Jargon Juggernaut

Please note the following article is general advice only and may not reflect your current financial situation. Please refer to the Disclaimer on our website for more information – www.financialservicespartners.com.au/information/disclaimer

Financial DirectionsSelf Managed Super Funds (SMSF):

An SMSF is a superannuation fund that can be controlled and managed by the individual. Anyone who chooses to manage their own SMSF must do so in accordance with the law and ensure they are aware of legislative changes as and when they occur.

An individual with an SMSF is the trustee of the fund and many have a professional financial planner manage the SMSF on their behalf as they do not have the time or all the necessary skills to manage the SMSF entirely by themselves within the ever changing financial and economic landscape.

Within an SMSF, the investments must be separate to any personal and business investments.

If your SMSF is a complying fund, it is taxed at a rate of 15%.

If you would like to know more about whether setting up an SMSF is the right strategy for you, speak to a financial adviser who can give you more information related specifically to your personal financial situation.

Gearing and Geared Investments:

One option for building wealth is to look at gearing which is the borrowing of money to invest in assets that will produce an income. Examples of gearing include shares or managed funds.

Gearing is a high risk investment option as you need to be aware that the investment may decrease in value and if you have borrowed to invest then you will be paying interest on the loan.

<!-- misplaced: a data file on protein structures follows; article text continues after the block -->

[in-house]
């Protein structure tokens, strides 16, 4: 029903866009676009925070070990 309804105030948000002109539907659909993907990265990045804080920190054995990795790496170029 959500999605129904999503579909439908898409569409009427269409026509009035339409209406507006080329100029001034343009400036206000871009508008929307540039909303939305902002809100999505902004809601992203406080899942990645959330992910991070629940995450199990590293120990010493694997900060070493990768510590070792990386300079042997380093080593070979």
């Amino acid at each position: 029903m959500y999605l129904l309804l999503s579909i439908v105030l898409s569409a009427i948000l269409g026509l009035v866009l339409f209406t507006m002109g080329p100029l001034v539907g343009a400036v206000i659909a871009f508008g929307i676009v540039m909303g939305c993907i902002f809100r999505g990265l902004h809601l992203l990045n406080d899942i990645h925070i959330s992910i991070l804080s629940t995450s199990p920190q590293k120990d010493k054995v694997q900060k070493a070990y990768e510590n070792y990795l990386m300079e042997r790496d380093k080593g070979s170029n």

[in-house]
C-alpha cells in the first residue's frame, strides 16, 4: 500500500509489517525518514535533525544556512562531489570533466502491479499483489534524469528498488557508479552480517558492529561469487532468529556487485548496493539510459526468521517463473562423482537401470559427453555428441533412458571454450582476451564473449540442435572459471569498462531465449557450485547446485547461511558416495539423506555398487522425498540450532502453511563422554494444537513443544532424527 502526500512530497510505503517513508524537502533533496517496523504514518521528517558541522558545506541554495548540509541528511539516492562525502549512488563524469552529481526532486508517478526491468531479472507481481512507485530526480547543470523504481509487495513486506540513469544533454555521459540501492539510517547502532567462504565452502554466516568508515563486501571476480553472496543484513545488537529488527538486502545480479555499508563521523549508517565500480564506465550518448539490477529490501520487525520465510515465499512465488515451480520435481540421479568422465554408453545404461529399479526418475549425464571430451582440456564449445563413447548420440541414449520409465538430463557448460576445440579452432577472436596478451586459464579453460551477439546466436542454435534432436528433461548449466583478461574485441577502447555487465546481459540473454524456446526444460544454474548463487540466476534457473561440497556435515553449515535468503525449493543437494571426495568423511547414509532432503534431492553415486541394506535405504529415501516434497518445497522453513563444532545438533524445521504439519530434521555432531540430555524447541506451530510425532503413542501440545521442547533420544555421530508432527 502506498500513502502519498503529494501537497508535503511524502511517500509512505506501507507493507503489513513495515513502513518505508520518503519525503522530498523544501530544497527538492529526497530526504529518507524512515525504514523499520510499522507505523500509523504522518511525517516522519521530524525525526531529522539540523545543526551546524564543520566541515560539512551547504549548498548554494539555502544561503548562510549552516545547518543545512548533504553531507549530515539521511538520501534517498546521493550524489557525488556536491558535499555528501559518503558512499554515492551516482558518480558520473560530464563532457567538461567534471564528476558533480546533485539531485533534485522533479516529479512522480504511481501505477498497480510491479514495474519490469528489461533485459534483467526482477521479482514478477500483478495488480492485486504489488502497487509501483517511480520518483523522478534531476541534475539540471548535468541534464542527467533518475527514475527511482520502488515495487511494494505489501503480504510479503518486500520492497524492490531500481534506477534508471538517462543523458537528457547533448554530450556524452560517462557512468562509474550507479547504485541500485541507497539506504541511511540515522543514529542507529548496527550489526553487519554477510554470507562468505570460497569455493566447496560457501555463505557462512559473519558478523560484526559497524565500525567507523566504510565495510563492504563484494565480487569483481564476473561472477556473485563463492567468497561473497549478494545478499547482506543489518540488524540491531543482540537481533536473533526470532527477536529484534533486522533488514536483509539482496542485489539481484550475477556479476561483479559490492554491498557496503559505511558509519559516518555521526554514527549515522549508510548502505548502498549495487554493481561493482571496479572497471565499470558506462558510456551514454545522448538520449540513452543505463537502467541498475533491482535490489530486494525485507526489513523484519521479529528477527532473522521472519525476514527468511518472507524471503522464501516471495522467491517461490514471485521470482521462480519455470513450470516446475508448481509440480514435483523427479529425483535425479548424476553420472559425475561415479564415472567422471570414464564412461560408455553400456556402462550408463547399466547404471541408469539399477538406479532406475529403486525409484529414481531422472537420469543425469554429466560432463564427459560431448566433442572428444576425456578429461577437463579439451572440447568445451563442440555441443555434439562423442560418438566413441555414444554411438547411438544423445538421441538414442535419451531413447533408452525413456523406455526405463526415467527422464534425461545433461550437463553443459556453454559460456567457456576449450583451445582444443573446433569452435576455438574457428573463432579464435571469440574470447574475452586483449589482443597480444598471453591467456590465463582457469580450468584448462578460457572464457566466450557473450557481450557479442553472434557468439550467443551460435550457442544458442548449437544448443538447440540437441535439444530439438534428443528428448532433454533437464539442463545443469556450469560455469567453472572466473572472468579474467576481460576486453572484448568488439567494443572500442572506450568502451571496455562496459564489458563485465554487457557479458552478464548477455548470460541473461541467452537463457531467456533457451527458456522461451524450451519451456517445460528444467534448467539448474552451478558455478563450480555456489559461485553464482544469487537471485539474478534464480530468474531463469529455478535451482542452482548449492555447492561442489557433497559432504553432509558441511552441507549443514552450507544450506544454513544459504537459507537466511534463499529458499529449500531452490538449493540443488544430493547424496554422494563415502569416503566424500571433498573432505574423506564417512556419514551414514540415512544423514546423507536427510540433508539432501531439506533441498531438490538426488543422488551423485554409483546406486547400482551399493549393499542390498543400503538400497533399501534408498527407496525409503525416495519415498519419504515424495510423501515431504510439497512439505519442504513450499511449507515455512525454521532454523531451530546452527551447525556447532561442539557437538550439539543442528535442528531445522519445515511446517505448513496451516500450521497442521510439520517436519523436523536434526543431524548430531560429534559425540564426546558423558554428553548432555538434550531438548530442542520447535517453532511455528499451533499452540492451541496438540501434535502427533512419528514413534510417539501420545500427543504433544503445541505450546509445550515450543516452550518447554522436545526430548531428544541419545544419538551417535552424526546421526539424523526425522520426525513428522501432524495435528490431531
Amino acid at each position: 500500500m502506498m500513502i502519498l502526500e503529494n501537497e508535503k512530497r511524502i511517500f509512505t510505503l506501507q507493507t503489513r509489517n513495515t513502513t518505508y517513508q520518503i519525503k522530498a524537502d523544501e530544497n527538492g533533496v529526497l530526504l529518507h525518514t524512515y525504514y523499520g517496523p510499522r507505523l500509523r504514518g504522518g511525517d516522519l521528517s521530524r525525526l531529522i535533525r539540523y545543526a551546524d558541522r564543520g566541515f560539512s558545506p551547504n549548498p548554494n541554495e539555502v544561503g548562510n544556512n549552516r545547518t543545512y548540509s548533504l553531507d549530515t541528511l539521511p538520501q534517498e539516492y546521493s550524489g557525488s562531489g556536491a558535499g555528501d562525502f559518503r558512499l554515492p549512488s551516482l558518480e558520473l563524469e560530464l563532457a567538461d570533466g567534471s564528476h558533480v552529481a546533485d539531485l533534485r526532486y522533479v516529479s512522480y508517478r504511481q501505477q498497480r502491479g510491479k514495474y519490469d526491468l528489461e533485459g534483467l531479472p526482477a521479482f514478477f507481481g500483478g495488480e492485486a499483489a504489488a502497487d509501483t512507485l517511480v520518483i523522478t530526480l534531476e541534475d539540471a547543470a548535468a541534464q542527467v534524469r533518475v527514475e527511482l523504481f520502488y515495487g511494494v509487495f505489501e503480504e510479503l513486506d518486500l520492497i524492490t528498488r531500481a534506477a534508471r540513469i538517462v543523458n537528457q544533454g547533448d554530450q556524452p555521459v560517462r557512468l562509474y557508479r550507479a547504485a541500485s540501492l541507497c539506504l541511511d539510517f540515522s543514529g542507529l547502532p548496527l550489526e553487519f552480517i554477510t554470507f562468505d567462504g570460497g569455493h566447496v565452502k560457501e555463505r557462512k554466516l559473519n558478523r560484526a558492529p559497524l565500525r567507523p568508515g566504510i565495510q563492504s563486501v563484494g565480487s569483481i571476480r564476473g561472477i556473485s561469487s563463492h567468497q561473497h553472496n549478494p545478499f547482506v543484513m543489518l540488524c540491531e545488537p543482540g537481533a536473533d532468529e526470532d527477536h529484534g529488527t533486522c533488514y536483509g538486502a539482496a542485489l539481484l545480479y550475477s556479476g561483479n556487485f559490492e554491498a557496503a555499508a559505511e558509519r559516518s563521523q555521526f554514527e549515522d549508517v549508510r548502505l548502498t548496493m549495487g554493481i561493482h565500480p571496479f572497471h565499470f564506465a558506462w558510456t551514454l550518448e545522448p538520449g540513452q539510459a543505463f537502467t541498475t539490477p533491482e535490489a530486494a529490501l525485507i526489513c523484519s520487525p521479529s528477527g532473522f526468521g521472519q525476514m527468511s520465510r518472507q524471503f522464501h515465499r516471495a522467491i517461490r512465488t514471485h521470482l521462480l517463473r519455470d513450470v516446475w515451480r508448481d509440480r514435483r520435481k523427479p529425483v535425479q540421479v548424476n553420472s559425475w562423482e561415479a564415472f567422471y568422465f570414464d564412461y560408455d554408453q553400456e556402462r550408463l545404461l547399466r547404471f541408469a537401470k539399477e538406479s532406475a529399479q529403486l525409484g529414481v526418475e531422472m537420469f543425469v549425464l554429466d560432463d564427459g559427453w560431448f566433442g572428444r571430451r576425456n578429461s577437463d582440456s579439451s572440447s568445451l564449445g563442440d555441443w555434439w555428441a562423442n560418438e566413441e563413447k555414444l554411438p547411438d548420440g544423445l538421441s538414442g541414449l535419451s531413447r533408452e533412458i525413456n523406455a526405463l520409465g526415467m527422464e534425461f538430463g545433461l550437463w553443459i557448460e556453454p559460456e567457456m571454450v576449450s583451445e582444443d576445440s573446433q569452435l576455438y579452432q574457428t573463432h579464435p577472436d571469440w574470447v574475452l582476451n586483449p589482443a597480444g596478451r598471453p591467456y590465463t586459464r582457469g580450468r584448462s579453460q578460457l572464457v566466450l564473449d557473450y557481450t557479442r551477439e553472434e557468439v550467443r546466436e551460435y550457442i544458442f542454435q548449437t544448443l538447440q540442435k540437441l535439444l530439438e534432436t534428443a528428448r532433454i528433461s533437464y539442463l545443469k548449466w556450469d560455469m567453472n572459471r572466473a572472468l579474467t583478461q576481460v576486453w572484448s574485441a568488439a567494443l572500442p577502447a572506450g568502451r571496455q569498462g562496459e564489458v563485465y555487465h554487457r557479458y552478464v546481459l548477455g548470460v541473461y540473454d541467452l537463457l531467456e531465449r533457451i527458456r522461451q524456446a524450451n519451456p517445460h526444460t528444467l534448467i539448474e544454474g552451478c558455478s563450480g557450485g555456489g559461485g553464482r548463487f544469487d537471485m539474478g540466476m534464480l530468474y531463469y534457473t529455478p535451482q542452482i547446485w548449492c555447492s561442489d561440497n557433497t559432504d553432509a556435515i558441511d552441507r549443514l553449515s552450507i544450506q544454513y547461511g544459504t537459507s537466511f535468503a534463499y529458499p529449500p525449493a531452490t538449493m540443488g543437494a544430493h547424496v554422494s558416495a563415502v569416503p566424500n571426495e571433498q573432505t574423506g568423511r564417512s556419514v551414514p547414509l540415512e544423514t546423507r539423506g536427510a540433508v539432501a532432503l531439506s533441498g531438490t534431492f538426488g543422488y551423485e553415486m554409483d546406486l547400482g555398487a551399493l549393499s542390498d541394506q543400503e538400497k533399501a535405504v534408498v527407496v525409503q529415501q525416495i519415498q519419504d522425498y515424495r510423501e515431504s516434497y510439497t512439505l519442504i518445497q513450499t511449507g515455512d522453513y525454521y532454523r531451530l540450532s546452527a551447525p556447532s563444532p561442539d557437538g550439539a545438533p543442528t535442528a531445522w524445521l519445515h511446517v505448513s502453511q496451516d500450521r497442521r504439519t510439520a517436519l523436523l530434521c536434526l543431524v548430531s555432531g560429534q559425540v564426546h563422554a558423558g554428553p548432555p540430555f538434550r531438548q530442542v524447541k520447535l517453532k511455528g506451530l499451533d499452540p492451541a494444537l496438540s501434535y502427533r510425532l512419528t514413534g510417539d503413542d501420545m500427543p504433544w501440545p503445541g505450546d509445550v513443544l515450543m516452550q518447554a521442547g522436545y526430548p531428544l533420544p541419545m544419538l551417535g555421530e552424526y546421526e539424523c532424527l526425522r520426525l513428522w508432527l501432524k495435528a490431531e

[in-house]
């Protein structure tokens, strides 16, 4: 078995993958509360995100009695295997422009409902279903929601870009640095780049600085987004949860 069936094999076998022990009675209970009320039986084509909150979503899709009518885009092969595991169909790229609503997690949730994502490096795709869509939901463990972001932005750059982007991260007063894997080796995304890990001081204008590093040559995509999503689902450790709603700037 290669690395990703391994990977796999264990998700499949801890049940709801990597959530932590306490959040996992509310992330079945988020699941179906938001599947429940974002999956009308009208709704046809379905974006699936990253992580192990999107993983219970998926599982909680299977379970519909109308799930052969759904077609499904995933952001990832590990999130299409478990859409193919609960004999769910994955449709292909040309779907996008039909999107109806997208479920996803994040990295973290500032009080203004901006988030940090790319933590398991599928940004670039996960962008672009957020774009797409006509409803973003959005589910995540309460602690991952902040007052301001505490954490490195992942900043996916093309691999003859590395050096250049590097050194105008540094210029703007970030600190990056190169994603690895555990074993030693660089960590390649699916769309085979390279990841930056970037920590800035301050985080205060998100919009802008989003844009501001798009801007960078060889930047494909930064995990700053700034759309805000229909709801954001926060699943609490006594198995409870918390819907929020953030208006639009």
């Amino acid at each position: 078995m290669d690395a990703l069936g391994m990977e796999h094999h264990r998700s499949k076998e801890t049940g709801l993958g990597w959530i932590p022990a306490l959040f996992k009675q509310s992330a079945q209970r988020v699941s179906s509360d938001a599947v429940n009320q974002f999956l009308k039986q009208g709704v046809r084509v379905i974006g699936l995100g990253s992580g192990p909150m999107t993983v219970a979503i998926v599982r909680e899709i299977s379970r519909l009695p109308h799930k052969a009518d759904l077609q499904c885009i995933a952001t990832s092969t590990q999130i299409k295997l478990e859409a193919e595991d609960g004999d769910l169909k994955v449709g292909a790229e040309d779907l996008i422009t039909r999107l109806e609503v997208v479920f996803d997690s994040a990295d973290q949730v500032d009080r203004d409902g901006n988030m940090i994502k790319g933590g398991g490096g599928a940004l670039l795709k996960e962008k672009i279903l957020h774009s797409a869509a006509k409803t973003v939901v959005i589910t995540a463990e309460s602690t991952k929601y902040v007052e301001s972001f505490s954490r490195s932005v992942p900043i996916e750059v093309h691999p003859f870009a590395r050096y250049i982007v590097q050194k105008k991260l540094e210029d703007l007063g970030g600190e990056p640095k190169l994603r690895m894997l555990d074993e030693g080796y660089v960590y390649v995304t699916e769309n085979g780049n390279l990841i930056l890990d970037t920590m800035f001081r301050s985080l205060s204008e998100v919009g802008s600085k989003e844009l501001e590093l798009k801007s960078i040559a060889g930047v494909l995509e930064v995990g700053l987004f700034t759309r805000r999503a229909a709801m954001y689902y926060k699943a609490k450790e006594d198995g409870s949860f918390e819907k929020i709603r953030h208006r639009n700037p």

However, if the investment returns exceed the after-tax cost of borrowing to invest, then you will make a profit on your investment.

Negative gearing is when the return is less than the cost to borrow to invest. In some cases you can claim the loss as a tax deduction against other taxable income which will turn the negative loss in to a benefit for the investor.

If you are interested in finding out more about gearing and how geared investments might be incorporated in to your wealth management strategy to accumulate wealth with a long term view, speak to a financial adviser who can discuss how gearing might affect your overall financial plan.

Dollar cost averaging:

This is an investment technique that is favoured by some investors who want to reduce their market risk. Instead of investing in one lump sum, the investor will spread out the amount they wish to invest over a period of time, usually several years, and will invest a certain amount at regularly intervals over this time period.

By spreading out the time frame in which investments are made, the number of shares held in an investment may be higher than if you were to purchase in one lump sum, so the closing price of the shares when you wish to sell, may increase the value of your shares due to market volatility.

Dollar cost averaging as an investment technique is not right for all investors. It depends on your individual financial goals, whether you have a long term or short term view of investing and your tolerance to risk.

If you would like to find out more about dollar cost averaging and if it is right for you, speak to a financial adviser who can give you more information specifically related to your situation and how this particular investment technique may affect your financial portfolio.

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